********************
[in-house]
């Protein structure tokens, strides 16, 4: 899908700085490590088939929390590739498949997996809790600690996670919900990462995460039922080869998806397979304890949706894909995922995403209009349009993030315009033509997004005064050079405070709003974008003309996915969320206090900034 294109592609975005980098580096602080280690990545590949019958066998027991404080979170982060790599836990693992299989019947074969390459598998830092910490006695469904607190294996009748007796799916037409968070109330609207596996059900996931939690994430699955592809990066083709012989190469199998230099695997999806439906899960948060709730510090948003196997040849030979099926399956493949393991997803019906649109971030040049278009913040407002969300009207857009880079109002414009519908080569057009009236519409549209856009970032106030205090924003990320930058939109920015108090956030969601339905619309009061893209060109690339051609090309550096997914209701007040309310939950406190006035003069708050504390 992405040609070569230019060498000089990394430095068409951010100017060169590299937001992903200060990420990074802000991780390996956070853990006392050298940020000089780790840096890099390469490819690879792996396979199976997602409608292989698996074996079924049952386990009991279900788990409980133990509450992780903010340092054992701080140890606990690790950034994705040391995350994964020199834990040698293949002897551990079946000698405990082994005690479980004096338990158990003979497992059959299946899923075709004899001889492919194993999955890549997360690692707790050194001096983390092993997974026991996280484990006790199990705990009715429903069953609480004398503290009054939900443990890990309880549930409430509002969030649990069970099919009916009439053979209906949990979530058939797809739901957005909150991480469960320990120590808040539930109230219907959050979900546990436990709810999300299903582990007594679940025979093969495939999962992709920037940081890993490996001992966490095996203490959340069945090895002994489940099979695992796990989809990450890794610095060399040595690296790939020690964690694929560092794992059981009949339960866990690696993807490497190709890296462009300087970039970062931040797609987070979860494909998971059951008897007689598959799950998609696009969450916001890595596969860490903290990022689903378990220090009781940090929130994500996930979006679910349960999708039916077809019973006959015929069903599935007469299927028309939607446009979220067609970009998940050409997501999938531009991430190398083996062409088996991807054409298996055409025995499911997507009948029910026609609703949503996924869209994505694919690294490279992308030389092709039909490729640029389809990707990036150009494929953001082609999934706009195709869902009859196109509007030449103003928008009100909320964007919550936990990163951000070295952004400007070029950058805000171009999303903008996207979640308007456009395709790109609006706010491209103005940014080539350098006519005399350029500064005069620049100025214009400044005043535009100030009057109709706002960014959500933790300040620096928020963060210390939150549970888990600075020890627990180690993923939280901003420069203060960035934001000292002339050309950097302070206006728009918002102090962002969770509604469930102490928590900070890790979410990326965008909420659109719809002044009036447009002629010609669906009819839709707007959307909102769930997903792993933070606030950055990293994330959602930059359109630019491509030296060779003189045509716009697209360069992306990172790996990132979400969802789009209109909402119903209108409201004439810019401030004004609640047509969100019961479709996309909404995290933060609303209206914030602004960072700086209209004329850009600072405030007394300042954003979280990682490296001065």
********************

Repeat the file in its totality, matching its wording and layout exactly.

[in-house]
């Protein structure tokens, strides 16, 4: 899908700085490590088939929390590739498949997996809790600690996670919900990462995460039922080869998806397979304890949706894909995922995403209009349009993030315009033509997004005064050079405070709003974008003309996915969320206090900034 294109592609975005980098580096602080280690990545590949019958066998027991404080979170982060790599836990693992299989019947074969390459598998830092910490006695469904607190294996009748007796799916037409968070109330609207596996059900996931939690994430699955592809990066083709012989190469199998230099695997999806439906899960948060709730510090948003196997040849030979099926399956493949393991997803019906649109971030040049278009913040407002969300009207857009880079109002414009519908080569057009009236519409549209856009970032106030205090924003990320930058939109920015108090956030969601339905619309009061893209060109690339051609090309550096997914209701007040309310939950406190006035003069708050504390 992405040609070569230019060498000089990394430095068409951010100017060169590299937001992903200060990420990074802000991780390996956070853990006392050298940020000089780790840096890099390469490819690879792996396979199976997602409608292989698996074996079924049952386990009991279900788990409980133990509450992780903010340092054992701080140890606990690790950034994705040391995350994964020199834990040698293949002897551990079946000698405990082994005690479980004096338990158990003979497992059959299946899923075709004899001889492919194993999955890549997360690692707790050194001096983390092993997974026991996280484990006790199990705990009715429903069953609480004398503290009054939900443990890990309880549930409430509002969030649990069970099919009916009439053979209906949990979530058939797809739901957005909150991480469960320990120590808040539930109230219907959050979900546990436990709810999300299903582990007594679940025979093969495939999962992709920037940081890993490996001992966490095996203490959340069945090895002994489940099979695992796990989809990450890794610095060399040595690296790939020690964690694929560092794992059981009949339960866990690696993807490497190709890296462009300087970039970062931040797609987070979860494909998971059951008897007689598959799950998609696009969450916001890595596969860490903290990022689903378990220090009781940090929130994500996930979006679910349960999708039916077809019973006959015929069903599935007469299927028309939607446009979220067609970009998940050409997501999938531009991430190398083996062409088996991807054409298996055409025995499911997507009948029910026609609703949503996924869209994505694919690294490279992308030389092709039909490729640029389809990707990036150009494929953001082609999934706009195709869902009859196109509007030449103003928008009100909320964007919550936990990163951000070295952004400007070029950058805000171009999303903008996207979640308007456009395709790109609006706010491209103005940014080539350098006519005399350029500064005069620049100025214009400044005043535009100030009057109709706002960014959500933790300040620096928020963060210390939150549970888990600075020890627990180690993923939280901003420069203060960035934001000292002339050309950097302070206006728009918002102090962002969770509604469930102490928590900070890790979410990326965008909420659109719809002044009036447009002629010609669906009819839709707007959307909102769930997903792993933070606030950055990293994330959602930059359109630019491509030296060779003189045509716009697209360069992306990172790996990132979400969802789009209109909402119903209108409201004439810019401030004004609640047509969100019961479709996309909404995290933060609303209206914030602004960072700086209209004329850009600072405030007394300042954003979280990682490296001065």